By Stelios Orphanides
The World Economic Forum (WEF) said that Cyprus’s competitiveness rating rose to 4.30 units this year from 4.04 units the previous year, which allowed the island to climb 19 places on the Global Competitive Index.
Cyprus was placed on the same ranking with Botswana and Jordan, slightly behind Oman and South Africa and Hungary and ahead of Colombia, Georgia and Romania, the WEF said in a statement on its website on Thursday. The island was the fourth least competitive EU economy beating only, in addition to Romania, Croatia and Greece. Turkey was ranked 53.
Switzerland was again the most competitive country in the world this year out of 137 countries with 5.86 points followed by the US with 5.85 and Singapore with 5.71, the WEF said. The worst performers in competitiveness were Yemen with 2.74, Mozambique with 2.89 and Chad with 2.99. The EU’s most competitive economies were the Netherlands, Germany, Sweden and the UK.
The WEF which rated each economy based on criteria bundled together into 12 separate pillars, placed Cyprus on rank 25 of the goods and market efficiency pillar, comparably its highest ranking, rank 30 in infrastructure, 32 in technological readiness and 39 in health and primary education, same as in the case of labour market efficiency. It was also ranked 46th in higher education and training, 51st in institutions, 55th and 53rd in business sophistication and innovation respectively. The island was among the worst performers with respect to the market size, ranking at 109, financial market development, 108, and macroeconomic environment, for which it was ranked 97.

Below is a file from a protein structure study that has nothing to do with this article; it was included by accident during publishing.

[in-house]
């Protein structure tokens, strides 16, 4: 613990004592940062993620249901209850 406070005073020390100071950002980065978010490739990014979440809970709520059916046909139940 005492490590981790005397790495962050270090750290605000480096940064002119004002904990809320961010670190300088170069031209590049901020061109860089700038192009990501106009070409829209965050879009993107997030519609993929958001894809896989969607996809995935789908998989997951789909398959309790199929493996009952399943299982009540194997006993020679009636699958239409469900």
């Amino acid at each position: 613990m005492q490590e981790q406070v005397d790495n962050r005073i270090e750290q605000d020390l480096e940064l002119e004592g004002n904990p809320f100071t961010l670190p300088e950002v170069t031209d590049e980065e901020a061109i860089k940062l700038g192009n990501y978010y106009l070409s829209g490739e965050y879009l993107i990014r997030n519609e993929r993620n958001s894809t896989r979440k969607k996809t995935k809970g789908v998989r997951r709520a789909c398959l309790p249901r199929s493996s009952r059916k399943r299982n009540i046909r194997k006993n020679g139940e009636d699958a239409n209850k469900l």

Details about the components of the above pillars showed that Cyprus lagged behind in efficiency of corporate boards, ranked 116, the WEF said. In addition, four years after the 2013 fiscal and banking crisis, Cyprus was ranked 127th in terms of soundness of banks, still plagued by non-performing loans roughly half of their portfolio, and 126 the in terms of government debt, which last year stood at 107.8 per cent of economic output.
As a result, the island was ranked 123rd with respect to access to loans, and 120th when it comes to getting financing from the local equity market, the WEF said. Also, Cyprus’s capacity for innovation was the only the world’s 110th best.
Τhe most problematic factors for doing business in Cyprus were identified as being access to financing with 19.5 points, government bureaucracy 19.4, lack of innovation capacity 11.1, inadequate infrastructure 10.9, restrictive labour regulations 10.2 and corruption 7.7, the WEF said.